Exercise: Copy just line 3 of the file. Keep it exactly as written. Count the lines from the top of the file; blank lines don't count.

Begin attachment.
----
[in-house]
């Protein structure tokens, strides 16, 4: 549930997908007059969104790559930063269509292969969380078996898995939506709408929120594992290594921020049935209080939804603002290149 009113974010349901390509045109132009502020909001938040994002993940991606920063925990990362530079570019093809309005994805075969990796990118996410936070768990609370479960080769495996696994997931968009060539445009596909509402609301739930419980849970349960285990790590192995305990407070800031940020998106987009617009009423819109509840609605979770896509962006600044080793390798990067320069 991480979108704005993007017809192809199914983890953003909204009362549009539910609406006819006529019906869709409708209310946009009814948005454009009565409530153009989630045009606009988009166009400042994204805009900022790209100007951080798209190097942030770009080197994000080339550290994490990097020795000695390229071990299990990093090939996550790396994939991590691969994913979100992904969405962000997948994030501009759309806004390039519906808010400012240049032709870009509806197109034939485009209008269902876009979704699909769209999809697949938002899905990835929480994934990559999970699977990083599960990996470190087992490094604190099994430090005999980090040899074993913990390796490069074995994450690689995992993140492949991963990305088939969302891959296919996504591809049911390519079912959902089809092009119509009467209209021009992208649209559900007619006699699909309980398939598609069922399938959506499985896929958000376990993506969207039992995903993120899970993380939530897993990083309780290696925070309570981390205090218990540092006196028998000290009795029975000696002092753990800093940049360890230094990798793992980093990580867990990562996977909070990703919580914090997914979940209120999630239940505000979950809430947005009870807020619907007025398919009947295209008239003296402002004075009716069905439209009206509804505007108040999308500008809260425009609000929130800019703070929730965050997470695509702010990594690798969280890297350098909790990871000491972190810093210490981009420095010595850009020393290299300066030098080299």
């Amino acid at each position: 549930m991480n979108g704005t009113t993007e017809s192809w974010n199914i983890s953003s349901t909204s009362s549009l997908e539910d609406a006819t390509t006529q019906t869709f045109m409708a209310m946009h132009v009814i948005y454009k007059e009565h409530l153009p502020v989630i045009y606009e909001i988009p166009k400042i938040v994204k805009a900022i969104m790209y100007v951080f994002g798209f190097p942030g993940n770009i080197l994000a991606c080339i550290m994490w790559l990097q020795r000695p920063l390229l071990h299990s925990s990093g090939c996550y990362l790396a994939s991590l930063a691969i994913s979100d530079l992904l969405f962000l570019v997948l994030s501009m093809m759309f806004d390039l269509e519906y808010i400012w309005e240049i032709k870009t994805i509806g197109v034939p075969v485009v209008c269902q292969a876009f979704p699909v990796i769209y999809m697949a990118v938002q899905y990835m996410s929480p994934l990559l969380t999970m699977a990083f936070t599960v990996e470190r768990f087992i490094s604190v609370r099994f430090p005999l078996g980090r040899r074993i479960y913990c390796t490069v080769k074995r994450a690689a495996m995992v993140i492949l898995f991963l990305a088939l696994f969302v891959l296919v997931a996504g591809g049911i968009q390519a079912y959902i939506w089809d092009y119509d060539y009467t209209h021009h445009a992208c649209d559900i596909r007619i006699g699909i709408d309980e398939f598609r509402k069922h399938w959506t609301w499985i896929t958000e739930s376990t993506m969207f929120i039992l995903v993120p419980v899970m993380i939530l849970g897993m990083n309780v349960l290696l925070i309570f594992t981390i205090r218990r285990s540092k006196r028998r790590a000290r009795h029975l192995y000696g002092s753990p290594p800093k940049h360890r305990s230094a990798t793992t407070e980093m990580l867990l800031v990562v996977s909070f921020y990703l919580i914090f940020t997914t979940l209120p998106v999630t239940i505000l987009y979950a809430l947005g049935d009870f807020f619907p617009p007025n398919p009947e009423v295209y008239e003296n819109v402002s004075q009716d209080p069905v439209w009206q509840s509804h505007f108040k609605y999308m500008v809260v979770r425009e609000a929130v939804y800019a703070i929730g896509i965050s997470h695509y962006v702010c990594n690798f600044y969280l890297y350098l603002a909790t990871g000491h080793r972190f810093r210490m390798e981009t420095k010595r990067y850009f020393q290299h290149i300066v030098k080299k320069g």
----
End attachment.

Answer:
């Amino acid at each position: 549930m991480n979108g704005t009113t993007e017809s192809w974010n199914i983890s953003s349901t909204s009362s549009l997908e539910d609406a006819t390509t006529q019906t869709f045109m409708a209310m946009h132009v009814i948005y454009k007059e009565h409530l153009p502020v989630i045009y606009e909001i988009p166009k400042i938040v994204k805009a900022i969104m790209y100007v951080f994002g798209f190097p942030g993940n770009i080197l994000a991606c080339i550290m994490w790559l990097q020795r000695p920063l390229l071990h299990s925990s990093g090939c996550y990362l790396a994939s991590l930063a691969i994913s979100d530079l992904l969405f962000l570019v997948l994030s501009m093809m759309f806004d390039l269509e519906y808010i400012w309005e240049i032709k870009t994805i509806g197109v034939p075969v485009v209008c269902q292969a876009f979704p699909v990796i769209y999809m697949a990118v938002q899905y990835m996410s929480p994934l990559l969380t999970m699977a990083f936070t599960v990996e470190r768990f087992i490094s604190v609370r099994f430090p005999l078996g980090r040899r074993i479960y913990c390796t490069v080769k074995r994450a690689a495996m995992v993140i492949l898995f991963l990305a088939l696994f969302v891959l296919v997931a996504g591809g049911i968009q390519a079912y959902i939506w089809d092009y119509d060539y009467t209209h021009h445009a992208c649209d559900i596909r007619i006699g699909i709408d309980e398939f598609r509402k069922h399938w959506t609301w499985i896929t958000e739930s376990t993506m969207f929120i039992l995903v993120p419980v899970m993380i939530l849970g897993m990083n309780v349960l290696l925070i309570f594992t981390i205090r218990r285990s540092k006196r028998r790590a000290r009795h029975l192995y000696g002092s753990p290594p800093k940049h360890r305990s230094a990798t793992t407070e980093m990580l867990l800031v990562v996977s909070f921020y990703l919580i914090f940020t997914t979940l209120p998106v999630t239940i505000l987009y979950a809430l947005g049935d009870f807020f619907p617009p007025n398919p009947e009423v295209y008239e003296n819109v402002s004075q009716d209080p069905v439209w009206q509840s509804h505007f108040k609605y999308m500008v809260v979770r425009e609000a929130v939804y800019a703070i929730g896509i965050s997470h695509y962006v702010c990594n690798f600044y969280l890297y350098l603002a909790t990871g000491h080793r972190f810093r210490m390798e981009t420095k010595r990067y850009f020393q290299h290149i300066v030098k080299k320069g």